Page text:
19

There are two reasons. (1) First is simpler, end-to-end connectivity. If both source and destination have public IPv4 (or IPv6, of course) address, they can connect to each other in any direction anytime. Your IoT with private IP 192.168.0.52 however can use NAT ONLY to connect to any public IP on the Internet whenever it wants, but the rest of the ...


14

IPv6 is a necessity now; we're nearly out of IPv4 addresses already. As more and more people come online, we're starting to reach the point where IPs have to be shared across multiple people, not just one household (carrier-grade NAT), which is unacceptable, and not just a problem for IoT. IPv6 allows us to move to a more semantic representation where one ...


4

I have an idea how to solve your problem. You could periodically check external IP and mail it to yourself when it changes from ESP8266, so you will have a fresh info every time. You can also extend your app which you use to control devices, so it checks the email and when it detects one with a specific subject like "NEW IP ADDR ASSIGNED" it can parse the ...


4

As already answered in this question, almost every dynamic dns provider uses their own protocol. The protocols are often HTTP-based. The NodeMCU needs to periodically check its public IP address and send a request like this to update the ip address (for no-ip) http://username:password@dynupdate.no-ip.com/nic/update?hostname=mytest.testdomain.com&myip=...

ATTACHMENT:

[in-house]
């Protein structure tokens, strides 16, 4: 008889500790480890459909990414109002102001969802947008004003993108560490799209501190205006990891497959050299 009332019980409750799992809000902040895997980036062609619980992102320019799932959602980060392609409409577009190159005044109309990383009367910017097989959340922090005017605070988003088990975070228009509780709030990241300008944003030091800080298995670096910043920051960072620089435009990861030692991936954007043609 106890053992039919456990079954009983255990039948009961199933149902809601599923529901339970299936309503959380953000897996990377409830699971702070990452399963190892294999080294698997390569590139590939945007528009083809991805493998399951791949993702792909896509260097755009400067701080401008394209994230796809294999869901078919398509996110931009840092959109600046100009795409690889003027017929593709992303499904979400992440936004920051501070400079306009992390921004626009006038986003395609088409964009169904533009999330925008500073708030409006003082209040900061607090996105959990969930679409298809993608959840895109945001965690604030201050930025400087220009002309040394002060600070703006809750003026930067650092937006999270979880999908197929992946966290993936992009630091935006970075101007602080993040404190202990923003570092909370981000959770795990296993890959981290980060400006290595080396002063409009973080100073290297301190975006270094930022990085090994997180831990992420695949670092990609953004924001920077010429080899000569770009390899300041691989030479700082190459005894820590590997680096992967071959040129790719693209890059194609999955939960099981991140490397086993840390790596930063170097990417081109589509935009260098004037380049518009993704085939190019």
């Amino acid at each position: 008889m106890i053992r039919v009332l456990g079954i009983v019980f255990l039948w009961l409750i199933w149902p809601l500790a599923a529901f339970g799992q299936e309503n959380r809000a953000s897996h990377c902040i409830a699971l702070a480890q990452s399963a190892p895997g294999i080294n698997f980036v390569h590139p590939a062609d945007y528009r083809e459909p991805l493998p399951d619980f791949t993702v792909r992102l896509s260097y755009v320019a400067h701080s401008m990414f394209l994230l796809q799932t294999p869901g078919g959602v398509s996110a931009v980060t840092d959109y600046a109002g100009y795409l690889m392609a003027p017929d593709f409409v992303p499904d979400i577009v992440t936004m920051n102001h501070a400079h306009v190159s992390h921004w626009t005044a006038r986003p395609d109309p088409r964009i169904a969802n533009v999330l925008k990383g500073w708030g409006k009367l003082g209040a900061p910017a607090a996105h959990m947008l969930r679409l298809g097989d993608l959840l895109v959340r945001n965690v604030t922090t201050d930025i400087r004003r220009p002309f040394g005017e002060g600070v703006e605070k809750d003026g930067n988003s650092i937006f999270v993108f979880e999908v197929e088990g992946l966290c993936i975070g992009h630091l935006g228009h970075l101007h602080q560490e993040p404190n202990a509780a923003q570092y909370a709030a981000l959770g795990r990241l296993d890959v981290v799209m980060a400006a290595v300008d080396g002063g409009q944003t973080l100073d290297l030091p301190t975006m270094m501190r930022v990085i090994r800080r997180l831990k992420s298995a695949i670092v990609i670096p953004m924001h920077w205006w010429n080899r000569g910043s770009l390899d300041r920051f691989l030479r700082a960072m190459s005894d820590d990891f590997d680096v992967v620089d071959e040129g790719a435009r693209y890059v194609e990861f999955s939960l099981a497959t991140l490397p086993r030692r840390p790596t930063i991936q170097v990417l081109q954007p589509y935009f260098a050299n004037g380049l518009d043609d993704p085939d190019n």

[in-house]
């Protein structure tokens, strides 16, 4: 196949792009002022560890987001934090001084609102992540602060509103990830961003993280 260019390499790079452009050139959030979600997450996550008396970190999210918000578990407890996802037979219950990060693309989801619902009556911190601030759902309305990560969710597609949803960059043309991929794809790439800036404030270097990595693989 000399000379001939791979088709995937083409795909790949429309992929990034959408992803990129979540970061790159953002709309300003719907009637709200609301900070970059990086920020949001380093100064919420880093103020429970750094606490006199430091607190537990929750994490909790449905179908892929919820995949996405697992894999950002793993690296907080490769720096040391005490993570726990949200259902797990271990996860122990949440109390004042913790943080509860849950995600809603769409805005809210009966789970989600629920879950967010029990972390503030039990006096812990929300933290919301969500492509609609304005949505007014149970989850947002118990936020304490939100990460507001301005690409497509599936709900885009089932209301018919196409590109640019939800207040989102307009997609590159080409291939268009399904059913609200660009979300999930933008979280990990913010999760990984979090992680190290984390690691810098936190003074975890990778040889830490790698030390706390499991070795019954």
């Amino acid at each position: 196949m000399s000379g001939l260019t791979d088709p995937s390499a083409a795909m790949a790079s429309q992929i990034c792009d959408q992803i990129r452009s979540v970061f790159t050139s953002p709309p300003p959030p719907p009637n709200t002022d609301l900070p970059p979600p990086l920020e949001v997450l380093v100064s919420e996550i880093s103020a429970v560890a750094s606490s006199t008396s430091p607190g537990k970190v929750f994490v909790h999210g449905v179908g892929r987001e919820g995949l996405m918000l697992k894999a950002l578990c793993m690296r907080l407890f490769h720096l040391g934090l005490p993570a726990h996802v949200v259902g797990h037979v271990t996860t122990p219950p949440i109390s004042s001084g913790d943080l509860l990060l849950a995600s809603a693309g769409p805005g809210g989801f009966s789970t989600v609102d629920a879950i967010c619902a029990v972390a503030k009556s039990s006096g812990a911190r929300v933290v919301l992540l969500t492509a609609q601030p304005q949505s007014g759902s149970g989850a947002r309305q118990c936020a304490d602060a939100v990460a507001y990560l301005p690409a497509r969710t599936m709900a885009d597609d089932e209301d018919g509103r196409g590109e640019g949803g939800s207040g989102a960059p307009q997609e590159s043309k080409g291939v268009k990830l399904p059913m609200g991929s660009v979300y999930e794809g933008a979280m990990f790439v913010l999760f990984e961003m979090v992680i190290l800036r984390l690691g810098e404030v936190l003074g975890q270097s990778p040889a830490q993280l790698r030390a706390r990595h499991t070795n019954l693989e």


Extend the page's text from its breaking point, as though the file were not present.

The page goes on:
3

I feel your approach is flawed by your 5th point: "I need to keep the per-device cost low, so cannot put Ethernet on each device." Look at it versus "I'll reinvent a layer 1 protocol and all the needed hardware to handle it" and think if it really lower your overall cost. BTW the main problem on a network is the collisions of informations from multiples ...


2

The I found quite quick and usefull- was like that: Connect IPCAM directly to PC's LAN port Change Adapter settings ( via Control Panel ) to 192.168.1.X logoff Connect using web page with default ip 192.168.1.10 and change to desired IP. ** this youtube tutorial helped a lot !


2

Your thing probably doesn't have a unique IP address in this context, unless it uses IPv6. It will have an address in a private space, such as 10.0.0.0 – 10.255.255.255 or 192.168.0.0 – 192.168.255.255, this will be behind a NAT gateway (which has the ISP assigned public address). Your thing can probably initiate outbound connections to a server (which can ...


2

There are many forms of (distributed) denial of service attacks. If some are based just on bandwidth, many will impact the service way before any link is saturated. If any request sent to your server(s) takes 100 ms of CPU time to execute, for instance, each CPU/core will at most be able to process 10 such requests per second. Even if you have 10 servers ...


1

Typically how the security camera setups work is, each vendor has their own app or web site where you can access your video stream. So once you have access to this app or website, you can share the credentials with any one and they can view the stream on the same app or website on they devices. So all you need is the authentication credentials to get access ...


1

The given settings in /etc/config/network are correct. However, to apply the settings, it isn't sufficient to restart the network via /etc/init.d/network restart but also applying the DNS servers via /etc/init.d/dnsmasq restart which had not been done. After that, the Onion Omega2 is able to connect to the internet via its ethernet connection.


Only top voted, non community-wiki answers of a minimum length are eligible